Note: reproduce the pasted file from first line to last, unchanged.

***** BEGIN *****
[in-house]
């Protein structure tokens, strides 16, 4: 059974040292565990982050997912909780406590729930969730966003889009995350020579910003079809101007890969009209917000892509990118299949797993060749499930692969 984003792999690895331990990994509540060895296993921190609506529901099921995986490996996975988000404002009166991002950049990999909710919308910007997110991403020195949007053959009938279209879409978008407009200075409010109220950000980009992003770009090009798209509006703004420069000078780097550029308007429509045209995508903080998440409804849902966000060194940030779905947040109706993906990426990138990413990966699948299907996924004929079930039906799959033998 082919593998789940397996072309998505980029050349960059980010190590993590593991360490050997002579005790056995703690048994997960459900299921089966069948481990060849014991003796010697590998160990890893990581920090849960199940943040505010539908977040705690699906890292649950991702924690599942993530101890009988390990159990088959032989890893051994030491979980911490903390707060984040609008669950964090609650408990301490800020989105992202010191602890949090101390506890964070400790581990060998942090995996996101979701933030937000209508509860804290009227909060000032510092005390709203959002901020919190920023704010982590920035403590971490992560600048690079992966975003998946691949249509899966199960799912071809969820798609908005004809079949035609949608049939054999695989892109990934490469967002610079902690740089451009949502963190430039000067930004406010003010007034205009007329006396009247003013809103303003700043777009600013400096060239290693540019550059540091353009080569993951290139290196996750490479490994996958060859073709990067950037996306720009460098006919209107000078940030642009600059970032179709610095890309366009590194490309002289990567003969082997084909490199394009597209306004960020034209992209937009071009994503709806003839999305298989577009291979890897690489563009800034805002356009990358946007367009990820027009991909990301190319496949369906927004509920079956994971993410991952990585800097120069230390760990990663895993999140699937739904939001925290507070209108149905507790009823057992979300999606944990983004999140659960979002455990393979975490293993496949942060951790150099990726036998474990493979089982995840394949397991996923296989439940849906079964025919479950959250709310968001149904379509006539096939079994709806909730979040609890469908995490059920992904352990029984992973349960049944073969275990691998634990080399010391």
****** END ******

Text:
[in-house]
């Protein structure tokens, strides 16, 4: 059974040292565990982050997912909780406590729930969730966003889009995350020579910003079809101007890969009209917000892509990118299949797993060749499930692969 984003792999690895331990990994509540060895296993921190609506529901099921995986490996996975988000404002009166991002950049990999909710919308910007997110991403020195949007053959009938279209879409978008407009200075409010109220950000980009992003770009090009798209509006703004420069000078780097550029308007429509045209995508903080998440409804849902966000060194940030779905947040109706993906990426990138990413990966699948299907996924004929079930039906799959033998 082919593998789940397996072309998505980029050349960059980010190590993590593991360490050997002579005790056995703690048994997960459900299921089966069948481990060849014991003796010697590998160990890893990581920090849960199940943040505010539908977040705690699906890292649950991702924690599942993530101890009988390990159990088959032989890893051994030491979980911490903390707060984040609008669950964090609650408990301490800020989105992202010191602890949090101390506890964070400790581990060998942090995996996101979701933030937000209508509860804290009227909060000032510092005390709203959002901020919190920023704010982590920035403590971490992560600048690079992966975003998946691949249509899966199960799912071809969820798609908005004809079949035609949608049939054999695989892109990934490469967002610079902690740089451009949502963190430039000067930004406010003010007034205009007329006396009247003013809103303003700043777009600013400096060239290693540019550059540091353009080569993951290139290196996750490479490994996958060859073709990067950037996306720009460098006919209107000078940030642009600059970032179709610095890309366009590194490309002289990567003969082997084909490199394009597209306004960020034209992209937009071009994503709806003839999305298989577009291979890897690489563009800034805002356009990358946007367009990820027009991909990301190319496949369906927004509920079956994971993410991952990585800097120069230390760990990663895993999140699937739904939001925290507070209108149905507790009823057992979300999606944990983004999140659960979002455990393979975490293993496949942060951790150099990726036998474990493979089982995840394949397991996923296989439940849906079964025919479950959250709310968001149904379509006539096939079994709806909730979040609890469908995490059920992904352990029984992973349960049944073969275990691998634990080399010391």